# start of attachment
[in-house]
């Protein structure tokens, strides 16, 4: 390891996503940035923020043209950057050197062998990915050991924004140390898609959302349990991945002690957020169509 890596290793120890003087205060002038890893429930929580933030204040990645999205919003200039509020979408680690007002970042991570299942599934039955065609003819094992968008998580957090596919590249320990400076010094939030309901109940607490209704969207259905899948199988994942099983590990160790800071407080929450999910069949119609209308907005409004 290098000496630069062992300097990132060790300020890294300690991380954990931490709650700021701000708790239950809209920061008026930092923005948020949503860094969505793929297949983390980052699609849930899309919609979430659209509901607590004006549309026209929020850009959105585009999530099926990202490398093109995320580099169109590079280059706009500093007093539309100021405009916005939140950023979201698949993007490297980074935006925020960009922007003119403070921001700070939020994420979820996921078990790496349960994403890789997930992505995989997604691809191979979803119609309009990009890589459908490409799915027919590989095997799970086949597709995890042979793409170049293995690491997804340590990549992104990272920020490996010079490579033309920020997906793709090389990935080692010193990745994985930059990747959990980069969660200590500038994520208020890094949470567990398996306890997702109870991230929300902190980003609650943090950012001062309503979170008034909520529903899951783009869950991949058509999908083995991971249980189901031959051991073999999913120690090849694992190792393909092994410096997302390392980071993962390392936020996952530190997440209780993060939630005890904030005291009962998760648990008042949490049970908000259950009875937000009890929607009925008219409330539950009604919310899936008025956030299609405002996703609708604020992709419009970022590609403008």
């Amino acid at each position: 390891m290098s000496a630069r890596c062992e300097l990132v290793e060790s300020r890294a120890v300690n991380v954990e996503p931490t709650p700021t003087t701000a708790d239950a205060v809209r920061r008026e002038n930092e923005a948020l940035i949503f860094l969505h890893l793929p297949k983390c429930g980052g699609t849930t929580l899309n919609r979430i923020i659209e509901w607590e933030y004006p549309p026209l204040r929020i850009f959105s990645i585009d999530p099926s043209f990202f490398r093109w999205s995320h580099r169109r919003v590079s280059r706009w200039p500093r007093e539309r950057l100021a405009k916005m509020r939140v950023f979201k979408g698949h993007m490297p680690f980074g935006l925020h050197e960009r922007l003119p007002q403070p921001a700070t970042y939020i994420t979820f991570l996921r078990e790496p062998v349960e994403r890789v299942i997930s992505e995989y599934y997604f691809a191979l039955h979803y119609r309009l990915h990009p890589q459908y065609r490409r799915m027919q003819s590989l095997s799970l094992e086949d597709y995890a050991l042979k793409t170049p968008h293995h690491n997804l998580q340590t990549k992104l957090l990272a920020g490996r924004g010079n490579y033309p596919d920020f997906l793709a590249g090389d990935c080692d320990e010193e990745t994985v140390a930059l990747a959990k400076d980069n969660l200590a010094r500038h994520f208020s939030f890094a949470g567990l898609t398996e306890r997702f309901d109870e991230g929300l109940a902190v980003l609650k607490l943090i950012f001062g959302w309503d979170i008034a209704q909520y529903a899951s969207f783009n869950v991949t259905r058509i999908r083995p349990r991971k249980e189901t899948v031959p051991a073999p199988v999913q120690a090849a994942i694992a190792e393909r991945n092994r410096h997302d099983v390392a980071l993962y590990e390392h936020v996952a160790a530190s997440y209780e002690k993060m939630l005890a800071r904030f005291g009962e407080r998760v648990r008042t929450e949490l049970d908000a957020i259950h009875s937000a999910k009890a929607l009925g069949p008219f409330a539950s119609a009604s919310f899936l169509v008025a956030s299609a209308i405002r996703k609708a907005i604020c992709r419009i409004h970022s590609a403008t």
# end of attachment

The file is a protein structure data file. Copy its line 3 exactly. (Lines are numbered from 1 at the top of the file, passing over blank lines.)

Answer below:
């Amino acid at each position: 390891m290098s000496a630069r890596c062992e300097l990132v290793e060790s300020r890294a120890v300690n991380v954990e996503p931490t709650p700021t003087t701000a708790d239950a205060v809209r920061r008026e002038n930092e923005a948020l940035i949503f860094l969505h890893l793929p297949k983390c429930g980052g699609t849930t929580l899309n919609r979430i923020i659209e509901w607590e933030y004006p549309p026209l204040r929020i850009f959105s990645i585009d999530p099926s043209f990202f490398r093109w999205s995320h580099r169109r919003v590079s280059r706009w200039p500093r007093e539309r950057l100021a405009k916005m509020r939140v950023f979201k979408g698949h993007m490297p680690f980074g935006l925020h050197e960009r922007l003119p007002q403070p921001a700070t970042y939020i994420t979820f991570l996921r078990e790496p062998v349960e994403r890789v299942i997930s992505e995989y599934y997604f691809a191979l039955h979803y119609r309009l990915h990009p890589q459908y065609r490409r799915m027919q003819s590989l095997s799970l094992e086949d597709y995890a050991l042979k793409t170049p968008h293995h690491n997804l998580q340590t990549k992104l957090l990272a920020g490996r924004g010079n490579y033309p596919d920020f997906l793709a590249g090389d990935c080692d320990e010193e990745t994985v140390a930059l990747a959990k400076d980069n969660l200590a010094r500038h994520f208020s939030f890094a949470g567990l898609t398996e306890r997702f309901d109870e991230g929300l109940a902190v980003l609650k607490l943090i950012f001062g959302w309503d979170i008034a209704q909520y529903a899951s969207f783009n869950v991949t259905r058509i999908r083995p349990r991971k249980e189901t899948v031959p051991a073999p199988v999913q120690a090849a994942i694992a190792e393909r991945n092994r410096h997302d099983v390392a980071l993962y590990e390392h936020v996952a160790a530190s997440y209780e002690k993060m939630l005890a800071r904030f005291g009962e407080r998760v648990r008042t929450e949490l049970d908000a957020i259950h009875s937000a999910k009890a929607l009925g069949p008219f409330a539950s119609a009604s919310f899936l169509v008025a956030s299609a209308i405002r996703k609708a907005i604020c992709r419009i409004h970022s590609a403008t």